Possible complications

Prolonged hiccups can sometimes cause a number of complications. For example, in some cases it can lead to:

  • insomnia
  • weight loss, due to difficulty eating
  • exhaustion
  • depression

Visit your doctor or another healthcare professional if you have hiccups that have lasted longer than 48 hours and you are unsure about what is causing them.

Read more about how hiccups are diagnosed.

Diagnosis

Hiccups that last for less than 48 hours and stop on their own do not require a diagnosis from your doctor.

Visit your doctor if you have had hiccups for longer than 48 hours. They will look at your medical history and may carry out a physical examination to try to establish the cause.

Physical examination

The aim of the physical examination is to try to find out what is causing your hiccups, such as identifying any underlying condition that may be contributing to the problem. Areas of your body your doctor may want to examine include:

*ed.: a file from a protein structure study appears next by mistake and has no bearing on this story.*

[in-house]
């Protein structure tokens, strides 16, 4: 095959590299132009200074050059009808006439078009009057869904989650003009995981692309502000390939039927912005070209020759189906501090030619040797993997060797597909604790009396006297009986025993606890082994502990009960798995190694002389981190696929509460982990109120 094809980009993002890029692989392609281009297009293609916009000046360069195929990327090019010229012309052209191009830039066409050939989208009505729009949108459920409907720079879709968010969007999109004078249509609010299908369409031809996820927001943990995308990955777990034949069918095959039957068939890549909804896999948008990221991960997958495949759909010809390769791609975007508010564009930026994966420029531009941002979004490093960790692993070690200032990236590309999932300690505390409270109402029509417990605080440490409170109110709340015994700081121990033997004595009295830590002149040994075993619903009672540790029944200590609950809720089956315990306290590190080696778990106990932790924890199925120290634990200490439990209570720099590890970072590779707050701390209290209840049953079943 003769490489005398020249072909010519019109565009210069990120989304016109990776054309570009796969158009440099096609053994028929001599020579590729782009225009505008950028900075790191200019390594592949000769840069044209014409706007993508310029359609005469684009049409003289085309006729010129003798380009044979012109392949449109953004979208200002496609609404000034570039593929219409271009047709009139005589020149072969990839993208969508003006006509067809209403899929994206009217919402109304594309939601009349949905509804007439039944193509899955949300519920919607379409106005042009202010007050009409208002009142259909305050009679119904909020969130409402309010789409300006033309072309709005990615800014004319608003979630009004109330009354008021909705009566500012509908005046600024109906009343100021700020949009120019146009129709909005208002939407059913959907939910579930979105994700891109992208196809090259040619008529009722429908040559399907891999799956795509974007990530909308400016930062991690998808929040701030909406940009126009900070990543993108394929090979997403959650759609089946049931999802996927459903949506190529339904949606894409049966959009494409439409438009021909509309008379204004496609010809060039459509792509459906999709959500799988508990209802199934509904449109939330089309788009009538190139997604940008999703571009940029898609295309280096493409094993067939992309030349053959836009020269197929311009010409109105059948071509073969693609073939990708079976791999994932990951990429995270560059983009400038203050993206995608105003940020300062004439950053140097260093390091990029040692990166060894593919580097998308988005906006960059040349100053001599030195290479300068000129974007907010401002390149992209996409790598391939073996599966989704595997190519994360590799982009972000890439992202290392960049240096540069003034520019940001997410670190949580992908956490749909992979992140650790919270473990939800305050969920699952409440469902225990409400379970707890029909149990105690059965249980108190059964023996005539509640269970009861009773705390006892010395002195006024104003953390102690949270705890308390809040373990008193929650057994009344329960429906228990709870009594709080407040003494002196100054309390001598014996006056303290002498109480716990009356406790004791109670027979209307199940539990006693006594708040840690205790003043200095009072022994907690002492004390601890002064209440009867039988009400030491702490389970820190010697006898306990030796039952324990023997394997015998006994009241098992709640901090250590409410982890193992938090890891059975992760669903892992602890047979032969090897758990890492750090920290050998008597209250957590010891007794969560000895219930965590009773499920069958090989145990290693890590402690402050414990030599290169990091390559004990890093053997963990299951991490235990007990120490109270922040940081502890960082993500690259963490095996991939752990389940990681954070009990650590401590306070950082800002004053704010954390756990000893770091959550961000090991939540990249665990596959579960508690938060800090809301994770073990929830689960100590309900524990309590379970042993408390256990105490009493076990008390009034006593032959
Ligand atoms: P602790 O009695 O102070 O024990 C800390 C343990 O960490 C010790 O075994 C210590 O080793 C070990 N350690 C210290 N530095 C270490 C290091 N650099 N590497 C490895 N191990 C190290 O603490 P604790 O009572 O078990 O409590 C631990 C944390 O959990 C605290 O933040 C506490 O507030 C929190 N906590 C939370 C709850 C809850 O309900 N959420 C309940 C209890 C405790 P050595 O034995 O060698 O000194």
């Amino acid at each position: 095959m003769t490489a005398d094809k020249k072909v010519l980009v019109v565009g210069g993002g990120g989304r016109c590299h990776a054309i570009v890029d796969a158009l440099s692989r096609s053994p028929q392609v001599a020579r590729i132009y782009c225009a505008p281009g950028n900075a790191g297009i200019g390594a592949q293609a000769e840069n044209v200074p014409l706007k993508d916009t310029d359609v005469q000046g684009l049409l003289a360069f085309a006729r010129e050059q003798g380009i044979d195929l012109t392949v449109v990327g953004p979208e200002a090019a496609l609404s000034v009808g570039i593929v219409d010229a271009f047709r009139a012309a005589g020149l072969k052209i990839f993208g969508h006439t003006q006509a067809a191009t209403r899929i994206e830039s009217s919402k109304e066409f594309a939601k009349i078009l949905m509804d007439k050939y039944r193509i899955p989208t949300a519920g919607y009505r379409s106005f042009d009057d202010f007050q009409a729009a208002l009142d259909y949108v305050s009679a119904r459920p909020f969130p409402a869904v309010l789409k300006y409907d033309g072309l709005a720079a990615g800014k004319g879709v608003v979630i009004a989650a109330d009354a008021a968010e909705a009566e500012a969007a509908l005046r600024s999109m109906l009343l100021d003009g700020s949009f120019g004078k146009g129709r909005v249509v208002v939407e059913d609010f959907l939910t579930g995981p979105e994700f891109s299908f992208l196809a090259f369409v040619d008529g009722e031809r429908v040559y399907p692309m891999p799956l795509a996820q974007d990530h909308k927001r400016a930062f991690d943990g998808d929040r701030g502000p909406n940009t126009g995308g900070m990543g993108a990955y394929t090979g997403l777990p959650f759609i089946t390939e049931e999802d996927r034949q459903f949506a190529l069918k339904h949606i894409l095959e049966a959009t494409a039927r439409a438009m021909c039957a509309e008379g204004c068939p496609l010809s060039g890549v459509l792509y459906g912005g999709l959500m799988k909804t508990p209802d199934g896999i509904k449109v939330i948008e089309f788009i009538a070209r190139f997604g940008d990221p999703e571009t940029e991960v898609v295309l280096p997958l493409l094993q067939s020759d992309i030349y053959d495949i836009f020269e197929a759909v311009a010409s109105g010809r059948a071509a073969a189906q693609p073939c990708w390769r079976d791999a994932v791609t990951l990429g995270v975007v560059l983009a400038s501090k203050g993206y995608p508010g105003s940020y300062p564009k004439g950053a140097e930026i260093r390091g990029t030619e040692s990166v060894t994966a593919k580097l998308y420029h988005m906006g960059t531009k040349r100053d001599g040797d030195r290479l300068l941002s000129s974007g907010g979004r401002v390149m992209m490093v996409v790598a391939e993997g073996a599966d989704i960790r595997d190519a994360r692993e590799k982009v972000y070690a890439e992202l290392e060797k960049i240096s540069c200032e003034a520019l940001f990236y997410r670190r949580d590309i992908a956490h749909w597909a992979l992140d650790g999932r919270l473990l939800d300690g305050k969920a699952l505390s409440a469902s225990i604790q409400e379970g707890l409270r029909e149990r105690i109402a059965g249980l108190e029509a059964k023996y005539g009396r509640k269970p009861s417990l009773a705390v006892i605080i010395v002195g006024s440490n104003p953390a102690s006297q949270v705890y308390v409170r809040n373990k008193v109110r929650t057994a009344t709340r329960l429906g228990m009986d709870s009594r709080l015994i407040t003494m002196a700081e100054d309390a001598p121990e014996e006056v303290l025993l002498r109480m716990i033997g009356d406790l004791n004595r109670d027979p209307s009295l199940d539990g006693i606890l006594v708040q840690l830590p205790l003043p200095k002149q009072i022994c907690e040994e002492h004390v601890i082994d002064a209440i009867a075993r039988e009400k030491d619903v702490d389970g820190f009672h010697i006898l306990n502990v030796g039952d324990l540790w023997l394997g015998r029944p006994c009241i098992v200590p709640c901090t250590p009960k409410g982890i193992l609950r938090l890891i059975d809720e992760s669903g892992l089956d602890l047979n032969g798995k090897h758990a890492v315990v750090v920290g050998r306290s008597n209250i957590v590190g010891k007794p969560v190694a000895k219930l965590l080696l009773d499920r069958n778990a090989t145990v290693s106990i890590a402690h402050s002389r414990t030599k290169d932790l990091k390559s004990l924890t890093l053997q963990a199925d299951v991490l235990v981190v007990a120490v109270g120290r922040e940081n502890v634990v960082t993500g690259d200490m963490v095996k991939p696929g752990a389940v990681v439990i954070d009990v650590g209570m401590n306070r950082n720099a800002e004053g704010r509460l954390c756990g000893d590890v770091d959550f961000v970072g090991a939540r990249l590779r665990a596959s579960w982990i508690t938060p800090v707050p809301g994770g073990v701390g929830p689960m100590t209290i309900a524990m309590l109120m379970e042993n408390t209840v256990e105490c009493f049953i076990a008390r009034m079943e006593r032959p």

• head and neck (including your mouth)
  • chest
  • abdomen (tummy)

Tests

If your doctor suspects your hiccups are due to another condition, they may refer you for tests such as:

Treatment

Most cases of hiccups do not require medical treatment and will usually stop after a short period of time.

Self-care

However, there are steps you can try which may help to stop your hiccups. These include:

  • slowly sipping ice-cold water
  • holding your breath for a short period
  • gently placing pressure on your nose while swallowing
  • gently placing pressure on the diaphragm
  • gargling with water
  • biting on a lemon
  • swallowing granulated sugar
  • tasting vinegar
  • breathing into a paper bag (never place a bag over your head)
  • holding your breath for short periods
  • pulling your knees up to your chest